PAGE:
I can’t help but think, how many times do we pass up the blessings of God, not hear the gentle whisper of the Spirit, or ignore the answers to our own prayers? Why?  Because our idea of what we need OR even the way we need it is not only different from God’s, but no where near as good.

Remember what God said in Genesis 1 as he created man and woman,

“So God created humankind in his image in the image of God he created them; male and female he created them. 28 God blessed them,  . . . 31 God saw everything that he had made, and indeed, it was very good.”

If you are created in the image of God and favored by him, if you are GOOD, then God’s promise to give you good things is not one to take lightly.  Because he loves you more than you love your own child, and he not only knows what is best for you – what is good- he plans to give it to you.

goodGod is only going to give you good things – meaning things that are good for you.  They might not always feel GOOD, seem GOOD – sometimes they might feel the opposite of good.  Remember that good means you are being molded into his image, into the person he has created you to be – and good hurts sometimes because molding and shaping is not easy.  It changes you, it transforms you, it grows you – and that can be hard. But good is what you should want and it is definitely what you need.  And it is 100% what God wants to give you.

So if you ask for a blueberry (and that blueberry is good and part of God’s plan for you), it shall be given unto you – now take it and say thank you (and eat it up). And in that gratitude recognize that God has given you exactly what you need, in the precise way you need it, at the most perfect time – and that my friend is good.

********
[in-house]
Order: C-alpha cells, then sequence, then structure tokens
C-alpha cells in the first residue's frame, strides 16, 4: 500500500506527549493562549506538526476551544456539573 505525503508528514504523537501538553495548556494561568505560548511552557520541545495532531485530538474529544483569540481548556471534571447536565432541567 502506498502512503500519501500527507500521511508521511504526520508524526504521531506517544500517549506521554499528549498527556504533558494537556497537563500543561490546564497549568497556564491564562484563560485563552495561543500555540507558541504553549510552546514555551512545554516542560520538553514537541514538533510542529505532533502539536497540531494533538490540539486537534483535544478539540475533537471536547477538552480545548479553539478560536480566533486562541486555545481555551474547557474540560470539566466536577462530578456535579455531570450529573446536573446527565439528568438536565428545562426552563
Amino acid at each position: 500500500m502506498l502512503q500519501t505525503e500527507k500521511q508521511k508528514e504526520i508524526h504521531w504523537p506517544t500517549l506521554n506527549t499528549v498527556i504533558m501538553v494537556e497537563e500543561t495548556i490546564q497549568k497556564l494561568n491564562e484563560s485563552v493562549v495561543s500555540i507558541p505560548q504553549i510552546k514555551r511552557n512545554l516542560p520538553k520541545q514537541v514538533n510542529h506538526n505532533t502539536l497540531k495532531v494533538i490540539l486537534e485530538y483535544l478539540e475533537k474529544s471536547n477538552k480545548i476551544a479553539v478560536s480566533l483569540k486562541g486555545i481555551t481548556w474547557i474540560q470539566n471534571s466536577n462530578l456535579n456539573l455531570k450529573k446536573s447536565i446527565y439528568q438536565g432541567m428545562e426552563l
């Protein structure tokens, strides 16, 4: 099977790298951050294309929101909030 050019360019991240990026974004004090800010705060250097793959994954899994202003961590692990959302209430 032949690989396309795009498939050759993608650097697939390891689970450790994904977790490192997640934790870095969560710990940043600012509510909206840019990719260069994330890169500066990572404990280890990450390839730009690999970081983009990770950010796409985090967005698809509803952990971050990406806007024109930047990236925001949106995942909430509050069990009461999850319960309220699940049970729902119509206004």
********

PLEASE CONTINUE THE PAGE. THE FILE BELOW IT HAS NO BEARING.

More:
I don’t iron my pants

As I was walking to church a few Sundays ago I looked down at my pant legs and realized just how wrinkled they were.  I mean it was pretty clear I had pulled them out of a draw, thrown them on, and headed over to the church for Worship.  I remember chuckling out loud at myself.  Oops!  I guess I am getting up in front of 150 plus people this morning with wrinkled pants. Truth be told, I can’t even say it was the first time.

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There is a question I get asked frequently, probably multiple times a week:  How do you do it? (sometimes in the form of a statement: I don’t know how you do it).  Of course this is in reference to the fact that I am a mother to four young girls (7 and under), the two youngest being twins, as well as a full time Pastor, Head of Staff, at Woodstown Presbyterian Church.  This question is often paired with a concerned face – almost as if to express the very feeling of overwhelm that fills one’s head just trying to imagine “how it is done”.  My response is pretty simple and direct: I just do it!

And that is the absolute truth – I don’t have a formula or a specific methodology – I just get it done.  But really, what is “it”?  It is balancing my kids and my church, my family and my work, my marriage and my other relationships – “it” is balancing life.  And what is at the core of my balancing act? Prioritization!  You see, I have the same amount of hours in the day as any hard-working Mama (those who work in and out of the home) and all the pressures and burdens that come with any pastorate. Be mindful that I also have all the beautiful blessings that come in being both Mom to my girls and Pastor to my church family.  And while those blessings keep me going, they don’t get “it” done.